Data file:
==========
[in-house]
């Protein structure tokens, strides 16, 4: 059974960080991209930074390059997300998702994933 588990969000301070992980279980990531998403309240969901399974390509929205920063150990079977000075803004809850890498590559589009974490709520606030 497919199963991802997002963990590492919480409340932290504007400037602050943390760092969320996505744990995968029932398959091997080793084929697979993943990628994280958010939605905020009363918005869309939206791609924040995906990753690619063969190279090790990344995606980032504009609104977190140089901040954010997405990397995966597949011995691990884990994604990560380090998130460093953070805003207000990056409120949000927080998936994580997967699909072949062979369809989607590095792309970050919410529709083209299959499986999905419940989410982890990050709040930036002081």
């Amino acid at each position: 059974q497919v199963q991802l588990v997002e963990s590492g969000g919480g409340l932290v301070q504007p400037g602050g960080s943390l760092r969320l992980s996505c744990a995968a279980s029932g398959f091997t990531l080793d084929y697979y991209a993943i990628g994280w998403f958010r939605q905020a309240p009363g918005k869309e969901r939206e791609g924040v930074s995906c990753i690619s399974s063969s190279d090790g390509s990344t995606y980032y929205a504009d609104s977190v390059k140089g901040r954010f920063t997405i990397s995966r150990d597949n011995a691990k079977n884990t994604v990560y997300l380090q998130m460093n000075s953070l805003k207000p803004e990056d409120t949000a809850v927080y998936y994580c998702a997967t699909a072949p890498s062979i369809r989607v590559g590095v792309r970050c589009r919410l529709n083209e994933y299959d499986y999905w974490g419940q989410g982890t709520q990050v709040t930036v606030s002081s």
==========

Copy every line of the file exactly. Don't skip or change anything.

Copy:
[in-house]
């Protein structure tokens, strides 16, 4: 059974960080991209930074390059997300998702994933 588990969000301070992980279980990531998403309240969901399974390509929205920063150990079977000075803004809850890498590559589009974490709520606030 497919199963991802997002963990590492919480409340932290504007400037602050943390760092969320996505744990995968029932398959091997080793084929697979993943990628994280958010939605905020009363918005869309939206791609924040995906990753690619063969190279090790990344995606980032504009609104977190140089901040954010997405990397995966597949011995691990884990994604990560380090998130460093953070805003207000990056409120949000927080998936994580997967699909072949062979369809989607590095792309970050919410529709083209299959499986999905419940989410982890990050709040930036002081």
């Amino acid at each position: 059974q497919v199963q991802l588990v997002e963990s590492g969000g919480g409340l932290v301070q504007p400037g602050g960080s943390l760092r969320l992980s996505c744990a995968a279980s029932g398959f091997t990531l080793d084929y697979y991209a993943i990628g994280w998403f958010r939605q905020a309240p009363g918005k869309e969901r939206e791609g924040v930074s995906c990753i690619s399974s063969s190279d090790g390509s990344t995606y980032y929205a504009d609104s977190v390059k140089g901040r954010f920063t997405i990397s995966r150990d597949n011995a691990k079977n884990t994604v990560y997300l380090q998130m460093n000075s953070l805003k207000p803004e990056d409120t949000a809850v927080y998936y994580c998702a997967t699909a072949p890498s062979i369809r989607v590559g590095v792309r970050c589009r919410l529709n083209e994933y299959d499986y999905w974490g419940q989410g982890t709520q990050v709040t930036v606030s002081s």